A study performed before a clinical trial on type I and III injectable human collagen only claims side effects of slight redness and discomfort at or near the injection site, states the National Center for Biotechnology Information. The study concludes that researchers observed no serious side effects from these two types of collagen. One patient in another study, performed in 2000, experienced an allergic reaction to a specific collagen-based injectable product, called Dermalogen.
Common risks of using collagen-based soft-tissue fillers include bruising, itching or rashes, according to the U.S. Food and Drug Administration. Infections or necrosis are possible, but less common, side effects. Anaphylaxis, blindness or other vision abnormalities, stroke, or damage to the skin or lips are rare adverse effects. The FDA approves soft-tissue filler therapies based on clinical studies and, as of 2015, warrants them generally safe, but there are no clinical studies available for using soft-tissue fillers together with other therapies, such as Botox, explains the FDA.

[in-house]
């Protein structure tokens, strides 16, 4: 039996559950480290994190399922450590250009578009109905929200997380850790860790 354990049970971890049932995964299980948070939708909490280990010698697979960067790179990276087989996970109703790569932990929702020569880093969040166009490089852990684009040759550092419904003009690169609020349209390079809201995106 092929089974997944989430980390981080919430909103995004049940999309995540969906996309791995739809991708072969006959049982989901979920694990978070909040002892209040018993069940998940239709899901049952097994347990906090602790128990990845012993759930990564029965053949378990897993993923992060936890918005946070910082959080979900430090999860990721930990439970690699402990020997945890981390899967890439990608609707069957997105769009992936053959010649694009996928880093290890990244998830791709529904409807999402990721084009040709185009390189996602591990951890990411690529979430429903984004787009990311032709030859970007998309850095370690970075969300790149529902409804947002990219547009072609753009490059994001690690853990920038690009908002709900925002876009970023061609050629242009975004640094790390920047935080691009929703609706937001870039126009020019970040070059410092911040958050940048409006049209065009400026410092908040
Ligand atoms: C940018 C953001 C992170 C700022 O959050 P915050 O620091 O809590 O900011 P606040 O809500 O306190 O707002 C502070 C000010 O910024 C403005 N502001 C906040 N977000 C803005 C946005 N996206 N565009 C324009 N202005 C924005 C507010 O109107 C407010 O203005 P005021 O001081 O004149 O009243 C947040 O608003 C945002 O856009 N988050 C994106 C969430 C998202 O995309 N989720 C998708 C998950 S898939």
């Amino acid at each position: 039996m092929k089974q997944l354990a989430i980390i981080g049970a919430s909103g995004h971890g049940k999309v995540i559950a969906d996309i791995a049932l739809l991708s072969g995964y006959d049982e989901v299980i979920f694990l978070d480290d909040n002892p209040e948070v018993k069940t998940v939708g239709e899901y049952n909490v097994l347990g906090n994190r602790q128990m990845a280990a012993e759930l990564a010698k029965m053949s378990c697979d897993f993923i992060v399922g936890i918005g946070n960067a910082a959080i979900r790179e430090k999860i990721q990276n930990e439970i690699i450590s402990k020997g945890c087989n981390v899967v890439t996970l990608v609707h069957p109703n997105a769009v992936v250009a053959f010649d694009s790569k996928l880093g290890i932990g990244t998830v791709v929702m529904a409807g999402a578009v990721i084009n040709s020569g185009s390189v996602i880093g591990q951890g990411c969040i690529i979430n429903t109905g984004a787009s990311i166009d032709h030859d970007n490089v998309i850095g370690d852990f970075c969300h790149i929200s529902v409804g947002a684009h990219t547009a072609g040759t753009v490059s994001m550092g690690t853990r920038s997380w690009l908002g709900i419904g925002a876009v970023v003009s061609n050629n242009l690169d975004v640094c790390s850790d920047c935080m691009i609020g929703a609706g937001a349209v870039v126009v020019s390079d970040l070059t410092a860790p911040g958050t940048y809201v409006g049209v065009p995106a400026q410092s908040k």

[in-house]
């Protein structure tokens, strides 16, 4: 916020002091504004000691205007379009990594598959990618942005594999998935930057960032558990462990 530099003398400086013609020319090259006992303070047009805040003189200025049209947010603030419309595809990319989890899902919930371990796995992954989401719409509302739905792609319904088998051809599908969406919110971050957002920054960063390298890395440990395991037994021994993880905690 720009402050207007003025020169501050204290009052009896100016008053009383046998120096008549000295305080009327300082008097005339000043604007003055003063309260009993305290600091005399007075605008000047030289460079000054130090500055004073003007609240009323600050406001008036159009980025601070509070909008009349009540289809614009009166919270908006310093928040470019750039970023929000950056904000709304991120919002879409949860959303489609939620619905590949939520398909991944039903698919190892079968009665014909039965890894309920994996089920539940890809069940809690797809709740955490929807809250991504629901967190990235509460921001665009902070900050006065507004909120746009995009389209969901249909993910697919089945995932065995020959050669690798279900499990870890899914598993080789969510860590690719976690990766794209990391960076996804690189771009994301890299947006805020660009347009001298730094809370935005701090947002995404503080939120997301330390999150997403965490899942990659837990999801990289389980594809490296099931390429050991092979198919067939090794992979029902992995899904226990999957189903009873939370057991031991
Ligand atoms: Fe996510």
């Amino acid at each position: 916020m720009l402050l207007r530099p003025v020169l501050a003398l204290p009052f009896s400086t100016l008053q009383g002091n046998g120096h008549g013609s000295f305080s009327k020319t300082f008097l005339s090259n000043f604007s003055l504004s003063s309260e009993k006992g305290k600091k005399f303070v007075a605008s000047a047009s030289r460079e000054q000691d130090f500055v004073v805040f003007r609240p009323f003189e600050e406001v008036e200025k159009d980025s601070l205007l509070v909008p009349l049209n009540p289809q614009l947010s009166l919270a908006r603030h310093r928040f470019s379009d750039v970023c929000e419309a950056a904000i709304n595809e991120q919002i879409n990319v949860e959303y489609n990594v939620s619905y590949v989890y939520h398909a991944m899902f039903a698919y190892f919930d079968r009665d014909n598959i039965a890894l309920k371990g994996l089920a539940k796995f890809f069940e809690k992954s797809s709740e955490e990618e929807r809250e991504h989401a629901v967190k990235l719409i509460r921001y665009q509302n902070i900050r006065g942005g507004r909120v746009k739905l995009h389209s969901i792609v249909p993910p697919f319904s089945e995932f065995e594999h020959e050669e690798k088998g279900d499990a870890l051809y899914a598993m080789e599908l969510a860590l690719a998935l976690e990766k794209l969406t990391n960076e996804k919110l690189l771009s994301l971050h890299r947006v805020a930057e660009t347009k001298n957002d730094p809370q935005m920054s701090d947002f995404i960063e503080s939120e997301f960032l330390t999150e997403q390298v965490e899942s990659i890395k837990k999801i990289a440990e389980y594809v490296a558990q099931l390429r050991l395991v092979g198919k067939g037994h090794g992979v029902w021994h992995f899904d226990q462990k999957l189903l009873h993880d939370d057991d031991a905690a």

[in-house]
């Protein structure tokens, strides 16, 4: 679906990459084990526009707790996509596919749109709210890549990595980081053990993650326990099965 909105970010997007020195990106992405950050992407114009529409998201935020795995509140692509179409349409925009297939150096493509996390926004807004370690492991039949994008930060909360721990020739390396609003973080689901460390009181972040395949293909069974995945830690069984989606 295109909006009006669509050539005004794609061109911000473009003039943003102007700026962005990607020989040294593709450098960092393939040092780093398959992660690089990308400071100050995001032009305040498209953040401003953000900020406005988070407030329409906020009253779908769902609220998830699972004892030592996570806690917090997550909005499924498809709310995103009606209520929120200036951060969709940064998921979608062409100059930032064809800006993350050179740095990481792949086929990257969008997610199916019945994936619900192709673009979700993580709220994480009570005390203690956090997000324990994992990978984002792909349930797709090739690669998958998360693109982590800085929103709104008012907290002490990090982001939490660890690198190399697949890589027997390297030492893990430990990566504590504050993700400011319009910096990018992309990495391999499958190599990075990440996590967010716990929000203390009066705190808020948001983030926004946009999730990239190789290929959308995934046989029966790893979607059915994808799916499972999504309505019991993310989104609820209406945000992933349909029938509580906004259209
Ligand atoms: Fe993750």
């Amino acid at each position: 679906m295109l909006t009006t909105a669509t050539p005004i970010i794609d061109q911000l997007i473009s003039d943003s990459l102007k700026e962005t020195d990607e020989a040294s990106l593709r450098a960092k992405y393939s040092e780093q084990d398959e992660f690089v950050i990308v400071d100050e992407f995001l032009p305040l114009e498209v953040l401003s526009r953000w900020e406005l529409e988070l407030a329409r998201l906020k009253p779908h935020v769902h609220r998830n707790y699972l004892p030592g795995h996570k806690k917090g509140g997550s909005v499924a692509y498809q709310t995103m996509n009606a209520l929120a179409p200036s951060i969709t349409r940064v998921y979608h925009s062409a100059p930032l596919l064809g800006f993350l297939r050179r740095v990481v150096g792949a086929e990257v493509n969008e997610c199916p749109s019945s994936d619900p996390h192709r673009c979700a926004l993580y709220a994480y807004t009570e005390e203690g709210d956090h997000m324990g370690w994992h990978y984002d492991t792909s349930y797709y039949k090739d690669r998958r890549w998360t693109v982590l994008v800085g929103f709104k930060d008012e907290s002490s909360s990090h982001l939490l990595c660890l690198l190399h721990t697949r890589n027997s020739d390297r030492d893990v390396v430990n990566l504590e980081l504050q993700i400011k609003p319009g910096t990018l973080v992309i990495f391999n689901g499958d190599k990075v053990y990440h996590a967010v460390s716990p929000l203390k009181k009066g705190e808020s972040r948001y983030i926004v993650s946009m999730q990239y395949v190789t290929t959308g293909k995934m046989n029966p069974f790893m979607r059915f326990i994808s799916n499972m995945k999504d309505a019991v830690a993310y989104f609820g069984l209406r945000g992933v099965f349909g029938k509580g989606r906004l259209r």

Collagen is a tough protein created by the human body; although there are at least 16 types, most collagen can be classified as type I, II or III, reports Medical News Today. Type I collagen is as strong as steel. However, collagen production decreases with age, leading to wrinkles. Collagen is preferred for a variety of medical uses since the body reabsorbs it easily, and it is an all-natural ingredient. The collagen used in medical therapies may be from human, cow or pig sources.